FCC Issues Fine for Using Fictitious Name on Application

Don't use a fictitious name to sign an FCC application! C5 Communications used the pseudonym "Noel Imitz" to sign two STA applications to operate a 1.0-meter Ku-band uplink and has found themselves in hot water with the commission. "Noel Imitz," the company said, was created to respond to public inquiries regarding e
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Don't use a fictitious name to sign an FCC application! C5 Communications used the pseudonym "Noel Imitz" to sign two STA applications to operate a 1.0-meter Ku-band uplink and has found themselves in hot water with the commission.

"Noel Imitz," the company said, was created to respond to public inquiries regarding engineering and support issue. While Eric Smith, chief operating officer of C5 Communications said the company's use of the pseudonym on FCC application was not intended to deceive the FCC, the commission in a Notice of Apparent Liability for Forfeiture disagreed.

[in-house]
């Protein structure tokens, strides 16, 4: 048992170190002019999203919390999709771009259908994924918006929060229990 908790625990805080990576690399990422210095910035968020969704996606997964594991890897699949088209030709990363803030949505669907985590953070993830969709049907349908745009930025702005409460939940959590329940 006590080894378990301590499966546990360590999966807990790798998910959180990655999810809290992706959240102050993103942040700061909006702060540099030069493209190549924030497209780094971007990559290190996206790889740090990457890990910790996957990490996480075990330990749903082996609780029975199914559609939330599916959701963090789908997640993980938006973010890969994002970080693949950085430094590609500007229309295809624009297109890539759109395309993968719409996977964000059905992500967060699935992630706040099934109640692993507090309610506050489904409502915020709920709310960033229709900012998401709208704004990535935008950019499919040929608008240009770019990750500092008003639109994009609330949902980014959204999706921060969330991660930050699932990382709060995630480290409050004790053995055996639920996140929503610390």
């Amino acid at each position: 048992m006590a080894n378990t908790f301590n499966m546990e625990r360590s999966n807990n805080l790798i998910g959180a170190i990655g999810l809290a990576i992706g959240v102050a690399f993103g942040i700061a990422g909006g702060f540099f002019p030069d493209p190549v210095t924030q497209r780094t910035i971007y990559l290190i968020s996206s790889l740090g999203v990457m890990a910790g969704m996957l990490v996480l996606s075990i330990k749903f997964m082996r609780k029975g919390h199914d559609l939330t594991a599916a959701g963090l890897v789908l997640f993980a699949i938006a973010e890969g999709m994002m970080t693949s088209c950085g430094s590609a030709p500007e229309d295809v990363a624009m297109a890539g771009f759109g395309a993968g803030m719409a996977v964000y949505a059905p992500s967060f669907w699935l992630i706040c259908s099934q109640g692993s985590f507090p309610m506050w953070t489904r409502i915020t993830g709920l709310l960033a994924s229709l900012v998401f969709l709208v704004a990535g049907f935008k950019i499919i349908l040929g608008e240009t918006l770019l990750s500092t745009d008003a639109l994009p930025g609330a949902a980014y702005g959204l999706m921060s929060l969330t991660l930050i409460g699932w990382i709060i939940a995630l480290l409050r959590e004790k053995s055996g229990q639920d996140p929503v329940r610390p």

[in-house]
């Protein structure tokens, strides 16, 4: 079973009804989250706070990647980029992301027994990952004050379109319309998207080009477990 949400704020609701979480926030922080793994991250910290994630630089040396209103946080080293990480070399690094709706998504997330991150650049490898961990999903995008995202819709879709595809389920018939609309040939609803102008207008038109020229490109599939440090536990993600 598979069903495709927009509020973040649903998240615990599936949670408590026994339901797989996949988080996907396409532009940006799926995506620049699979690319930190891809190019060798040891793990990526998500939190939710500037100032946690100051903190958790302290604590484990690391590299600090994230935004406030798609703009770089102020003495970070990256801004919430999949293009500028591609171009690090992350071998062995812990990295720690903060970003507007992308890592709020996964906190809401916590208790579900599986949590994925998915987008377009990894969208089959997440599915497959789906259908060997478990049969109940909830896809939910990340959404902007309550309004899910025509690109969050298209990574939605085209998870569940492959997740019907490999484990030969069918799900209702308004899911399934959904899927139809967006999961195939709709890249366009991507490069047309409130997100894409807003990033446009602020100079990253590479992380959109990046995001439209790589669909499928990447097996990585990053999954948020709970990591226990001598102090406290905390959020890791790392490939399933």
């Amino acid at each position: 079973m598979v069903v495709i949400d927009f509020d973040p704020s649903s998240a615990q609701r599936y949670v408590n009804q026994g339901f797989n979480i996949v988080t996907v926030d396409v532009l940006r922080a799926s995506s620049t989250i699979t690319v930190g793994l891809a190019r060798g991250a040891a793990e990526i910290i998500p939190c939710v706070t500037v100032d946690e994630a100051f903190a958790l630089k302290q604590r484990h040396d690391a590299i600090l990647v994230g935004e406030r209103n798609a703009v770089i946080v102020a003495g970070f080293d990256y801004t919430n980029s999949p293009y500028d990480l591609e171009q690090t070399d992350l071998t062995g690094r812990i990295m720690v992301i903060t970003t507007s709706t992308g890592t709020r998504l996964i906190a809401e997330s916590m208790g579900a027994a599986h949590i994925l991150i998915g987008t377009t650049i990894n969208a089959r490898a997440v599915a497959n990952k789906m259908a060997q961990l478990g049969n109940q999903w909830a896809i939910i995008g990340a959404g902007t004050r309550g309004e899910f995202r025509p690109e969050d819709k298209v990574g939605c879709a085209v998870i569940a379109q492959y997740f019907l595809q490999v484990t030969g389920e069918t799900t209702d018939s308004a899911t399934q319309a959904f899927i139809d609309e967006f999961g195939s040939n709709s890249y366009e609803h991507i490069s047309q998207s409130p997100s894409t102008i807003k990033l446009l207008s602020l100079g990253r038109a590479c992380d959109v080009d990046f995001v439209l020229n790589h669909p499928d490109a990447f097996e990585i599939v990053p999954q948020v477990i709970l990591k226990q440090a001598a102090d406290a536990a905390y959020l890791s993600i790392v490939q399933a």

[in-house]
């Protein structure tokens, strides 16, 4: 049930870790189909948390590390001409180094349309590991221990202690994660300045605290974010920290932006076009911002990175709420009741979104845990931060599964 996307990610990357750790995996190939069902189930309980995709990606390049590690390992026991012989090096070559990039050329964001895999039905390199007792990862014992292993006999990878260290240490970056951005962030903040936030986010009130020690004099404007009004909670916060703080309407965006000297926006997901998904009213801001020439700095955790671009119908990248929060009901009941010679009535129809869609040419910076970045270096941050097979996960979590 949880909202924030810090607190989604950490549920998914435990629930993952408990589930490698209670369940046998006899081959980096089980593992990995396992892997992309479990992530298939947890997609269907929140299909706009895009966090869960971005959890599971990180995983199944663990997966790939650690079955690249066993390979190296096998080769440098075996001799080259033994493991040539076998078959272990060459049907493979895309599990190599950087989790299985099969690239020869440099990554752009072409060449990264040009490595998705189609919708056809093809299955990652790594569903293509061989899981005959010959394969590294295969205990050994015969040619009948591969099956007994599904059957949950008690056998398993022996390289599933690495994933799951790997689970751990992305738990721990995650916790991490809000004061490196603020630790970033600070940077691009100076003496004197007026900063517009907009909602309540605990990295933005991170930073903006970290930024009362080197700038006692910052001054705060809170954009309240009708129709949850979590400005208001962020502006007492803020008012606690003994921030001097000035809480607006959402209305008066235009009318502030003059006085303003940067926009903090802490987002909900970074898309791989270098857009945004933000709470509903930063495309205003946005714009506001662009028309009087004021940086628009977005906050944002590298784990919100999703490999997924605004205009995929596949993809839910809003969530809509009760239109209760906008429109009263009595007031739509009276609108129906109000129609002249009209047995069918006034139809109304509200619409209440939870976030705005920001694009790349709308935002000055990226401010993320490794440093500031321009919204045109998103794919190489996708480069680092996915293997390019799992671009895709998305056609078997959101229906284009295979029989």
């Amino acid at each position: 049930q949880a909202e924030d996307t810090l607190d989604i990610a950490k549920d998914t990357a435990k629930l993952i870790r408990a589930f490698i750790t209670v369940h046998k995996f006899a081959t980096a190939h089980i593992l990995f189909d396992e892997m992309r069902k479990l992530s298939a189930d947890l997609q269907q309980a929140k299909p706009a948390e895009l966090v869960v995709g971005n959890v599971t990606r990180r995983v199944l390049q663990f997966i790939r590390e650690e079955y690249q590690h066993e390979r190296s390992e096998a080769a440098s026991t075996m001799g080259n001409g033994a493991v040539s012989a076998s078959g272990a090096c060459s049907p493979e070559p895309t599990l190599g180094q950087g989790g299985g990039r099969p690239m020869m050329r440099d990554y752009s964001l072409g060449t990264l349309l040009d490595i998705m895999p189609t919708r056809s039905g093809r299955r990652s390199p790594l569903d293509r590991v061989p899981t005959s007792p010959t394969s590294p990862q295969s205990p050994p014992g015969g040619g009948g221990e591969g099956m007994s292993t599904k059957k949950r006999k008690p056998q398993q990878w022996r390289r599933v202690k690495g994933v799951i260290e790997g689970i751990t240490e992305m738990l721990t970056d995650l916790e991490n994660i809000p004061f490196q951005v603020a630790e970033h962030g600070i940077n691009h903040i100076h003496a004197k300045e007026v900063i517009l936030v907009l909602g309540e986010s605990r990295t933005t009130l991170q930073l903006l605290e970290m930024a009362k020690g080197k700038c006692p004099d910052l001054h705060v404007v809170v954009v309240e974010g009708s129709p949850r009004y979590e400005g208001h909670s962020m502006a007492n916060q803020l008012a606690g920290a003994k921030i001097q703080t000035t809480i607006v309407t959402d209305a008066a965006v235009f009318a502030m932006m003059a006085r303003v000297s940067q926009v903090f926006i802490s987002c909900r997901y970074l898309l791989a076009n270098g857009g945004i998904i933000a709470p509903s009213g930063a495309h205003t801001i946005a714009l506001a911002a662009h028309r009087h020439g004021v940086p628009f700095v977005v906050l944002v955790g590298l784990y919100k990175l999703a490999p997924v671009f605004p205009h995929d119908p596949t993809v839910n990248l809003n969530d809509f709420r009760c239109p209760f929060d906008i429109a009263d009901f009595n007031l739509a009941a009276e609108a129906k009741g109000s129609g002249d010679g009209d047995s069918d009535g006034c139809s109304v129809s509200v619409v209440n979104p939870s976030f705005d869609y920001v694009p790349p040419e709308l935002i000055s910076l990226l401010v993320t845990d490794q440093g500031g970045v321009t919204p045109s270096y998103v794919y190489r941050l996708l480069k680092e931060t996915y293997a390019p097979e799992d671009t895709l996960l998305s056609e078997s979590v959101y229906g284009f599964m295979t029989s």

The FCC said "...applicable precedent is clear that the submission of false information with knowledge of its falsity demonstrates fraudulent intent. Indeed, C5's culpability is further demonstrated by its disregard for the express language of the FCC Form 312 STA Applications it filed, which state directly below the signature block that 'Willful False Statements Made On This Form Are Punishable by Fine and/or Imprisonment.' Despite this clear warning, C5 Communications misled the Commission by submitting two applications under a fictitious name."

The forfeiture amount for "willfully violating Section 1.17 of the Commission's rules" was set at $17,500.